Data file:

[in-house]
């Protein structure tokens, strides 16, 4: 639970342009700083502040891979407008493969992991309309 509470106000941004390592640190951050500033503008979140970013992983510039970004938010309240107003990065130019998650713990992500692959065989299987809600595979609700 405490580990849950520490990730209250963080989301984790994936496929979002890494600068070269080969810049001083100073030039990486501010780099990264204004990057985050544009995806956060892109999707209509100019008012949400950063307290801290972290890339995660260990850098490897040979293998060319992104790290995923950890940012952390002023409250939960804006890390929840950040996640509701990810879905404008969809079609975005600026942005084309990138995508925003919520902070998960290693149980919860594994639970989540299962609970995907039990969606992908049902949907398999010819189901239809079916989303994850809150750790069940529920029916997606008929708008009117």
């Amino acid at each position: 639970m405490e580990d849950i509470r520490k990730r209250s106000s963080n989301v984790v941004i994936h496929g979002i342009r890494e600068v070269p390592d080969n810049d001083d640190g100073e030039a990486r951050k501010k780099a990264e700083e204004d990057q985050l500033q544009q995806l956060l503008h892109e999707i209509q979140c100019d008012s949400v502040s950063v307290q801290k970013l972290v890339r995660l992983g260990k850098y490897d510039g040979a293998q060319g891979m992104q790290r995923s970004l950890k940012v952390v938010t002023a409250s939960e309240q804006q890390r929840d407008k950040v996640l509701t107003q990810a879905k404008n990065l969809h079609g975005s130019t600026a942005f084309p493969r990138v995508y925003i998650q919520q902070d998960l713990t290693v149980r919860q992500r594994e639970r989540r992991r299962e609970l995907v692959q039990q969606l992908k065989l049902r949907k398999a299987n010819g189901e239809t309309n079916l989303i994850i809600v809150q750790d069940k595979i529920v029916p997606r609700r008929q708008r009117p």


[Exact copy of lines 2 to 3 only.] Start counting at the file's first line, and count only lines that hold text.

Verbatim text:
């Protein structure tokens, strides 16, 4: 639970342009700083502040891979407008493969992991309309 509470106000941004390592640190951050500033503008979140970013992983510039970004938010309240107003990065130019998650713990992500692959065989299987809600595979609700 405490580990849950520490990730209250963080989301984790994936496929979002890494600068070269080969810049001083100073030039990486501010780099990264204004990057985050544009995806956060892109999707209509100019008012949400950063307290801290972290890339995660260990850098490897040979293998060319992104790290995923950890940012952390002023409250939960804006890390929840950040996640509701990810879905404008969809079609975005600026942005084309990138995508925003919520902070998960290693149980919860594994639970989540299962609970995907039990969606992908049902949907398999010819189901239809079916989303994850809150750790069940529920029916997606008929708008009117």
């Amino acid at each position: 639970m405490e580990d849950i509470r520490k990730r209250s106000s963080n989301v984790v941004i994936h496929g979002i342009r890494e600068v070269p390592d080969n810049d001083d640190g100073e030039a990486r951050k501010k780099a990264e700083e204004d990057q985050l500033q544009q995806l956060l503008h892109e999707i209509q979140c100019d008012s949400v502040s950063v307290q801290k970013l972290v890339r995660l992983g260990k850098y490897d510039g040979a293998q060319g891979m992104q790290r995923s970004l950890k940012v952390v938010t002023a409250s939960e309240q804006q890390r929840d407008k950040v996640l509701t107003q990810a879905k404008n990065l969809h079609g975005s130019t600026a942005f084309p493969r990138v995508y925003i998650q919520q902070d998960l713990t290693v149980r919860q992500r594994e639970r989540r992991r299962e609970l995907v692959q039990q969606l992908k065989l049902r949907k398999a299987n010819g189901e239809t309309n079916l989303i994850i809600v809150q750790d069940k595979i529920v029916p997606r609700r008929q708008r009117p």